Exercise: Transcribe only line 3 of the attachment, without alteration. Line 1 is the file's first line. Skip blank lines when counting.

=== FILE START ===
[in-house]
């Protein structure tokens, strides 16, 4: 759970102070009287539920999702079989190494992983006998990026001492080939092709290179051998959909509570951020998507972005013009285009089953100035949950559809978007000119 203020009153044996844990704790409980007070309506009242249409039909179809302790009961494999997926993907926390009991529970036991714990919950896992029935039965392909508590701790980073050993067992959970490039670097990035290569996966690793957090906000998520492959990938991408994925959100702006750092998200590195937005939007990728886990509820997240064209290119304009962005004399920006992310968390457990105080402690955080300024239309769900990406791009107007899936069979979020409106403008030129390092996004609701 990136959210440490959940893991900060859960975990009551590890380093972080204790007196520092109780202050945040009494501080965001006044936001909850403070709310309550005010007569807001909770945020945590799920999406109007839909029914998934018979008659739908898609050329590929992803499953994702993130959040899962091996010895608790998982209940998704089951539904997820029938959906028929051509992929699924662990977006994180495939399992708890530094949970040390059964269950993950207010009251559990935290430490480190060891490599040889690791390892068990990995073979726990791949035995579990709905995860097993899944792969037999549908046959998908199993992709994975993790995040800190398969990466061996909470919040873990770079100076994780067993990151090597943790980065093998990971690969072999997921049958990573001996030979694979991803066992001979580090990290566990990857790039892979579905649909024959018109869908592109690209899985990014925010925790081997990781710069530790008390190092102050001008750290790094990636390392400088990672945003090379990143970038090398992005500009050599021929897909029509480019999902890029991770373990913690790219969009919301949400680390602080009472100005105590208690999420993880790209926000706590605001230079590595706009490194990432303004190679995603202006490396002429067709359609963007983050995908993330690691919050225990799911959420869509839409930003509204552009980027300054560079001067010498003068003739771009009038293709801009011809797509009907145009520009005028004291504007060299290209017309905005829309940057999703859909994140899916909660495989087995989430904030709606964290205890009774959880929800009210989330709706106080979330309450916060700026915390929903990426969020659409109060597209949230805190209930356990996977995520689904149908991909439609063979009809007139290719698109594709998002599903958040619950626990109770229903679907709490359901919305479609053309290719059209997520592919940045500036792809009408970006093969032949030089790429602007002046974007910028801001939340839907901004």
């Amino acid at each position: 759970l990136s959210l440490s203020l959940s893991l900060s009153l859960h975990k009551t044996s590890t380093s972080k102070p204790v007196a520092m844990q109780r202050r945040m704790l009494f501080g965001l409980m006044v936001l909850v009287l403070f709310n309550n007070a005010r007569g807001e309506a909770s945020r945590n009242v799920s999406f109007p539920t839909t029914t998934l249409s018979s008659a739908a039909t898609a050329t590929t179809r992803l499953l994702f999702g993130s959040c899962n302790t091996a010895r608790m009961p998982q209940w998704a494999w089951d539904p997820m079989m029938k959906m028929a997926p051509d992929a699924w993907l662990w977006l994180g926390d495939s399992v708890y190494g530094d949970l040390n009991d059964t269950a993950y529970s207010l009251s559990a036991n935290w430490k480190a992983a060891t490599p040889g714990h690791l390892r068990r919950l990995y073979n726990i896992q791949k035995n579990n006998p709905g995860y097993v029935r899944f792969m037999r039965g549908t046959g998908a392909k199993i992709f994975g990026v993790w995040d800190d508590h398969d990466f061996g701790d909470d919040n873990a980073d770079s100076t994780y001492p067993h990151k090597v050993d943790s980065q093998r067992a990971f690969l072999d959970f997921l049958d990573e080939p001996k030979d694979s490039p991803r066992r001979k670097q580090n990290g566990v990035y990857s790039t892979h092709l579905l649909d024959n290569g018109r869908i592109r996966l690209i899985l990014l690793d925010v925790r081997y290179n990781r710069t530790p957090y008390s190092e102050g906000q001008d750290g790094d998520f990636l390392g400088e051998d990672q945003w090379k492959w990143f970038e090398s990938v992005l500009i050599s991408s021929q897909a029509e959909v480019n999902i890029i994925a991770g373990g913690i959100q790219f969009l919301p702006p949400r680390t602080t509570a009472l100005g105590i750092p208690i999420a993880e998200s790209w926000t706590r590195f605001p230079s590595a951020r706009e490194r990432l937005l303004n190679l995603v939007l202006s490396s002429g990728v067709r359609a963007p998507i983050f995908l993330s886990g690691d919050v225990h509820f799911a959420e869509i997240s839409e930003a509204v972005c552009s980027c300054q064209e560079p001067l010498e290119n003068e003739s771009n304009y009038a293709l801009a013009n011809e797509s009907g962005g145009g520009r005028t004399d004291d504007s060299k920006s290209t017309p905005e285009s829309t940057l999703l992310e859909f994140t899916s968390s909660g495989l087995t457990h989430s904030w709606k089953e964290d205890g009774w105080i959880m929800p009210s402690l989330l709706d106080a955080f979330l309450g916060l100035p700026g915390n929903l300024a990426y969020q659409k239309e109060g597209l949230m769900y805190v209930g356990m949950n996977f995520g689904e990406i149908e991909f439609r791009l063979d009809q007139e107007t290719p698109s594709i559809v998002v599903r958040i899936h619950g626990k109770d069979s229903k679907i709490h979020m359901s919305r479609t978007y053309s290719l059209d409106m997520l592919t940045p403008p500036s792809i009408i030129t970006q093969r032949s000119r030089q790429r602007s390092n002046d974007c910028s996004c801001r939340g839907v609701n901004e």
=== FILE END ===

């Amino acid at each position: 759970l990136s959210l440490s203020l959940s893991l900060s009153l859960h975990k009551t044996s590890t380093s972080k102070p204790v007196a520092m844990q109780r202050r945040m704790l009494f501080g965001l409980m006044v936001l909850v009287l403070f709310n309550n007070a005010r007569g807001e309506a909770s945020r945590n009242v799920s999406f109007p539920t839909t029914t998934l249409s018979s008659a739908a039909t898609a050329t590929t179809r992803l499953l994702f999702g993130s959040c899962n302790t091996a010895r608790m009961p998982q209940w998704a494999w089951d539904p997820m079989m029938k959906m028929a997926p051509d992929a699924w993907l662990w977006l994180g926390d495939s399992v708890y190494g530094d949970l040390n009991d059964t269950a993950y529970s207010l009251s559990a036991n935290w430490k480190a992983a060891t490599p040889g714990h690791l390892r068990r919950l990995y073979n726990i896992q791949k035995n579990n006998p709905g995860y097993v029935r899944f792969m037999r039965g549908t046959g998908a392909k199993i992709f994975g990026v993790w995040d800190d508590h398969d990466f061996g701790d909470d919040n873990a980073d770079s100076t994780y001492p067993h990151k090597v050993d943790s980065q093998r067992a990971f690969l072999d959970f997921l049958d990573e080939p001996k030979d694979s490039p991803r066992r001979k670097q580090n990290g566990v990035y990857s790039t892979h092709l579905l649909d024959n290569g018109r869908i592109r996966l690209i899985l990014l690793d925010v925790r081997y290179n990781r710069t530790p957090y008390s190092e102050g906000q001008d750290g790094d998520f990636l390392g400088e051998d990672q945003w090379k492959w990143f970038e090398s990938v992005l500009i050599s991408s021929q897909a029509e959909v480019n999902i890029i994925a991770g373990g913690i959100q790219f969009l919301p702006p949400r680390t602080t509570a009472l100005g105590i750092p208690i999420a993880e998200s790209w926000t706590r590195f605001p230079s590595a951020r706009e490194r990432l937005l303004n190679l995603v939007l202006s490396s002429g990728v067709r359609a963007p998507i983050f995908l993330s886990g690691d919050v225990h509820f799911a959420e869509i997240s839409e930003a509204v972005c552009s980027c300054q064209e560079p001067l010498e290119n003068e003739s771009n304009y009038a293709l801009a013009n011809e797509s009907g962005g145009g520009r005028t004399d004291d504007s060299k920006s290209t017309p905005e285009s829309t940057l999703l992310e859909f994140t899916s968390s909660g495989l087995t457990h989430s904030w709606k089953e964290d205890g009774w105080i959880m929800p009210s402690l989330l709706d106080a955080f979330l309450g916060l100035p700026g915390n929903l300024a990426y969020q659409k239309e109060g597209l949230m769900y805190v209930g356990m949950n996977f995520g689904e990406i149908e991909f439609r791009l063979d009809q007139e107007t290719p698109s594709i559809v998002v599903r958040i899936h619950g626990k109770d069979s229903k679907i709490h979020m359901s919305r479609t978007y053309s290719l059209d409106m997520l592919t940045p403008p500036s792809i009408i030129t970006q093969r032949s000119r030089q790429r602007s390092n002046d974007c910028s996004c801001r939340g839907v609701n901004e």